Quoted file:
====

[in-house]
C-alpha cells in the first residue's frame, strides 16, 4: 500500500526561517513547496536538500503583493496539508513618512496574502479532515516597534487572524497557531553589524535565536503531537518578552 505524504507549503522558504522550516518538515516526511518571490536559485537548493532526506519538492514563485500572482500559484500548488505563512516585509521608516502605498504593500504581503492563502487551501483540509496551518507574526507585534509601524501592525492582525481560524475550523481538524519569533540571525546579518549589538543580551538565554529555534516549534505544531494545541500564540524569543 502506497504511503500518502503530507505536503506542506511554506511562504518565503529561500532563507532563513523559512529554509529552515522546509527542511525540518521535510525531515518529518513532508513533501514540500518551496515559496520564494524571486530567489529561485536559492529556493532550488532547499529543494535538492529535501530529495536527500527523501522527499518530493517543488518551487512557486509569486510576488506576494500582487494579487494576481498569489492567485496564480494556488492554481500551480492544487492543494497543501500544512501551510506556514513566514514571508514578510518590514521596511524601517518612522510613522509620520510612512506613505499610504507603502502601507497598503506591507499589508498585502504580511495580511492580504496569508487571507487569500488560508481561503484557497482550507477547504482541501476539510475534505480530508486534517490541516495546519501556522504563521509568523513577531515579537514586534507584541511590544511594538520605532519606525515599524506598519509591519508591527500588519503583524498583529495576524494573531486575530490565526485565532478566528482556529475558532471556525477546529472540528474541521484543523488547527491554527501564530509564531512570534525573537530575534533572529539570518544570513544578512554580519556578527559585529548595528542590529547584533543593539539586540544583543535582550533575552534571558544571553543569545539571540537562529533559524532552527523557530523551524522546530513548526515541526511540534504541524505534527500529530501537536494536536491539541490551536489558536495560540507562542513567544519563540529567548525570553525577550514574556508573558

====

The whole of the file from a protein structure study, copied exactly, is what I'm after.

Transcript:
[in-house]
C-alpha cells in the first residue's frame, strides 16, 4: 500500500526561517513547496536538500503583493496539508513618512496574502479532515516597534487572524497557531553589524535565536503531537518578552 505524504507549503522558504522550516518538515516526511518571490536559485537548493532526506519538492514563485500572482500559484500548488505563512516585509521608516502605498504593500504581503492563502487551501483540509496551518507574526507585534509601524501592525492582525481560524475550523481538524519569533540571525546579518549589538543580551538565554529555534516549534505544531494545541500564540524569543 502506497504511503500518502503530507505536503506542506511554506511562504518565503529561500532563507532563513523559512529554509529552515522546509527542511525540518521535510525531515518529518513532508513533501514540500518551496515559496520564494524571486530567489529561485536559492529556493532550488532547499529543494535538492529535501530529495536527500527523501522527499518530493517543488518551487512557486509569486510576488506576494500582487494579487494576481498569489492567485496564480494556488492554481500551480492544487492543494497543501500544512501551510506556514513566514514571508514578510518590514521596511524601517518612522510613522509620520510612512506613505499610504507603502502601507497598503506591507499589508498585502504580511495580511492580504496569508487571507487569500488560508481561503484557497482550507477547504482541501476539510475534505480530508486534517490541516495546519501556522504563521509568523513577531515579537514586534507584541511590544511594538520605532519606525515599524506598519509591519508591527500588519503583524498583529495576524494573531486575530490565526485565532478566528482556529475558532471556525477546529472540528474541521484543523488547527491554527501564530509564531512570534525573537530575534533572529539570518544570513544578512554580519556578527559585529548595528542590529547584533543593539539586540544583543535582550533575552534571558544571553543569545539571540537562529533559524532552527523557530523551524522546530513548526515541526511540534504541524505534527500529530501537536494536536491539541490551536489558536495560540507562542513567544519563540529567548525570553525577550514574556508573558